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Homework Help: I can't seem to find this limit

  1. Jan 9, 2016 #1
    1. The problem statement, all variables and given/known data
    2. Relevant equations

    3. The attempt at a solution
    I tried using the rule of multiplying with the "conjugate", for example what's above multiplied by (√n^3+3n)+(√n^3+2n^2+3)/(√n^3+3n)+(√n^3+2n^2+3).
    But I'm left with a huge mess :(
    I also tried dividing the top and the bottom by n^2 in the square roots to get the n out, but that didn't work either :(
  2. jcsd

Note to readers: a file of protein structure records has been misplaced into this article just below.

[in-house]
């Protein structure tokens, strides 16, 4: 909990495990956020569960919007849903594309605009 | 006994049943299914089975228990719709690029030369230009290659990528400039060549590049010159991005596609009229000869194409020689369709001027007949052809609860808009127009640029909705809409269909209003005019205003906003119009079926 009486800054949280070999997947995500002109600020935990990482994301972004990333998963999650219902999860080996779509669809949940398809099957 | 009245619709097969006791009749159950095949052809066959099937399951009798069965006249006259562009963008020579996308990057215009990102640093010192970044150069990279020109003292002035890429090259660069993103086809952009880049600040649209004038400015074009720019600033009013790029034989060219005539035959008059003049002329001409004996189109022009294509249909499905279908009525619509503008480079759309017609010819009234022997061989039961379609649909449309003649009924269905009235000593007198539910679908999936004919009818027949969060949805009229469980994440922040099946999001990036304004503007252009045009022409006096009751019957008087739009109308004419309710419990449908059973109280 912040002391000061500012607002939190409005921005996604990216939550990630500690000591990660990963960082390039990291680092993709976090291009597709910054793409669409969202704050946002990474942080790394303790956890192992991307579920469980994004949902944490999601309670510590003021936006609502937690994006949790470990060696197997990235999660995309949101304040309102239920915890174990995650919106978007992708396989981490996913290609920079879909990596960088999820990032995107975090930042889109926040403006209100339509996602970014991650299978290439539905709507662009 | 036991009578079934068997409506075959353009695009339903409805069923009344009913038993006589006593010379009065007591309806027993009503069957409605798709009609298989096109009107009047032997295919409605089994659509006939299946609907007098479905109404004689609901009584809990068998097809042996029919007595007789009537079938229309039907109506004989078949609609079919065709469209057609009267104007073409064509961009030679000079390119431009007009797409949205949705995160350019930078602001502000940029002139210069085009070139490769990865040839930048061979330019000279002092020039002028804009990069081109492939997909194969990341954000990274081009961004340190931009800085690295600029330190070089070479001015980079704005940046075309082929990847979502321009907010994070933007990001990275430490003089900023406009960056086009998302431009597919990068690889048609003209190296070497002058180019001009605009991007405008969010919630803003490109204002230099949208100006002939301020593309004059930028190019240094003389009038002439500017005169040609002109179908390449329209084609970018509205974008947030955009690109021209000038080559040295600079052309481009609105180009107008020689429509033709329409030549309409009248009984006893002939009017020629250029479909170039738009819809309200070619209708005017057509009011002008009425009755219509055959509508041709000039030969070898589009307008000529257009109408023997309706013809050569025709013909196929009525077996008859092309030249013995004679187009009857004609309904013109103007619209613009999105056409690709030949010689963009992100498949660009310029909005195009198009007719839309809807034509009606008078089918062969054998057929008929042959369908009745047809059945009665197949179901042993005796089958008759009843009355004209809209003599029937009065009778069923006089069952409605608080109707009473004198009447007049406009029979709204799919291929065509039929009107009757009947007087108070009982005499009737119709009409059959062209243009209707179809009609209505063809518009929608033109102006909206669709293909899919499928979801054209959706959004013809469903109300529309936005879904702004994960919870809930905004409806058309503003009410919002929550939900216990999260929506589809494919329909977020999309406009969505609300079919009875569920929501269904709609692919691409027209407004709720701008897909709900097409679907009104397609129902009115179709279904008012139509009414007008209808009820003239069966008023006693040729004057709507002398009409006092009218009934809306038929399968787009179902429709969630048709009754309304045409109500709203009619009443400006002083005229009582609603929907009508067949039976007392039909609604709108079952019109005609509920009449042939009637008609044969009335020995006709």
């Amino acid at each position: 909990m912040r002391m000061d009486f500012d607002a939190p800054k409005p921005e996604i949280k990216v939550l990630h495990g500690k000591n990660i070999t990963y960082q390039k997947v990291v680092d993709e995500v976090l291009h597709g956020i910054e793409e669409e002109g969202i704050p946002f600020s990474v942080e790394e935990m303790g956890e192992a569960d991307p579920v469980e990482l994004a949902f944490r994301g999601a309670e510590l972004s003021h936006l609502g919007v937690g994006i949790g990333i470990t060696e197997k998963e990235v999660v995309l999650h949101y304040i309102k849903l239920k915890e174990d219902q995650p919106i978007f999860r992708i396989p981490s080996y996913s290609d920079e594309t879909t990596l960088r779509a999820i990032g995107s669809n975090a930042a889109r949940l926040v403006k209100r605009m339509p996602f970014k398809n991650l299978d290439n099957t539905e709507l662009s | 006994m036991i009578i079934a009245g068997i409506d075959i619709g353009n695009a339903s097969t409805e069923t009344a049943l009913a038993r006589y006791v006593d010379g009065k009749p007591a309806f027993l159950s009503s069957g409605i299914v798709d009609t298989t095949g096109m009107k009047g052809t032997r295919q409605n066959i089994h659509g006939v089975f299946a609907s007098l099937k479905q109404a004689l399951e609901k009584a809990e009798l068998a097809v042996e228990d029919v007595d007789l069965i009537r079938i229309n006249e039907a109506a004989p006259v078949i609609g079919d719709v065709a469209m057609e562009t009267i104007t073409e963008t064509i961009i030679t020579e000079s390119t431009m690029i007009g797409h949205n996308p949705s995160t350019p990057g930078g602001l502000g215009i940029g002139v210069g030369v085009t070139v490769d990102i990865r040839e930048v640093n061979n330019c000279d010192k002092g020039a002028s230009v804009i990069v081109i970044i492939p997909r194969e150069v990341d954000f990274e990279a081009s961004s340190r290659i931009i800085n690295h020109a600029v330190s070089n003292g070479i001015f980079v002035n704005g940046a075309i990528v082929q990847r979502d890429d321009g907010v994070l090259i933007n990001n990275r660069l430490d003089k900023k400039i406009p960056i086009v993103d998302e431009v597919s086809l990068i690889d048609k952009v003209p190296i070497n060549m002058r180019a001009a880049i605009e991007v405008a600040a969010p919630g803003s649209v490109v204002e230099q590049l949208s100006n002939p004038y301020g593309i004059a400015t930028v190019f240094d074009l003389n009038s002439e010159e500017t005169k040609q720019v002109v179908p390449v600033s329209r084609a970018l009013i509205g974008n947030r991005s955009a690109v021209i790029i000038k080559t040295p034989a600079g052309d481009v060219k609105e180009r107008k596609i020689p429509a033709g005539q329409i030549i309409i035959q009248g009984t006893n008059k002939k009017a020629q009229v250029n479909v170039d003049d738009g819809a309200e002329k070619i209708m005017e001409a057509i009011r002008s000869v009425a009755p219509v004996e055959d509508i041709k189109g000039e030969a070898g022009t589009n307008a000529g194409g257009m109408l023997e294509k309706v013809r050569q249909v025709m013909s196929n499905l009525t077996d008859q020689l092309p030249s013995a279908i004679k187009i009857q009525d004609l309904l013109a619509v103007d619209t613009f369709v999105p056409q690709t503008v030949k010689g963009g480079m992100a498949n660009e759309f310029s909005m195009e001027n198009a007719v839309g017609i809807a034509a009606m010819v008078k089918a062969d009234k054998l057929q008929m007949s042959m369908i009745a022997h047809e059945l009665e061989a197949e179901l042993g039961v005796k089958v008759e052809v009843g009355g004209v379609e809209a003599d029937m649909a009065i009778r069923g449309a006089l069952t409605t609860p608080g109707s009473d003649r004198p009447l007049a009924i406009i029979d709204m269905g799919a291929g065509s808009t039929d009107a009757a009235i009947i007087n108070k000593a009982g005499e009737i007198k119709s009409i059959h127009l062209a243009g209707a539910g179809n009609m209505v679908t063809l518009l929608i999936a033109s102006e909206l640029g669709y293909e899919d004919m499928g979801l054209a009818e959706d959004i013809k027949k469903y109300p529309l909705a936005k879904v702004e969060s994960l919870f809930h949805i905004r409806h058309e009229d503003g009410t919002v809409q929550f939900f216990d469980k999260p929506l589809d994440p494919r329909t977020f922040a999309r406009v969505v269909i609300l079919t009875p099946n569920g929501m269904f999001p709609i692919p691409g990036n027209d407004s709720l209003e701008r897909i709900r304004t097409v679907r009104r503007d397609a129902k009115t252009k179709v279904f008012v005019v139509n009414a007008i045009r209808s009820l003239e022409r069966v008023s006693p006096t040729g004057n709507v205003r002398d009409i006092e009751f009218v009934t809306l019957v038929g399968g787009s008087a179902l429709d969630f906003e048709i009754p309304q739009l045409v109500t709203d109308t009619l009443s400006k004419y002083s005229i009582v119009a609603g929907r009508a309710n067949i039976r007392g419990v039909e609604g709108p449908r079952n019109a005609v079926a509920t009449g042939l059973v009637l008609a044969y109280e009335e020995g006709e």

3. Jan 9, 2016 #2


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    The conjugate method looks good here. It doesn't give a mess in the numerator, right? In the denominator, do you need all the terms, or is it sufficient then only to look at the leading terms?
  4. Jan 9, 2016 #3
    The image is so bad I can't even see the value of the exponents, try to write it out in latex next time.
    Assuming what you wrote is ##\frac{\sqrt{n^3+3n}-\sqrt{n^3+2n^2+3}}{\sqrt{n+2}}##
    multiplying with the conjugate works for me. After you done that note that only the "highest order" terms matter.
  5. Jan 10, 2016 #4


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    After you multiply by the conjugate, you want to pull the highest power of n, not ##n^2##, out of each of the square roots.
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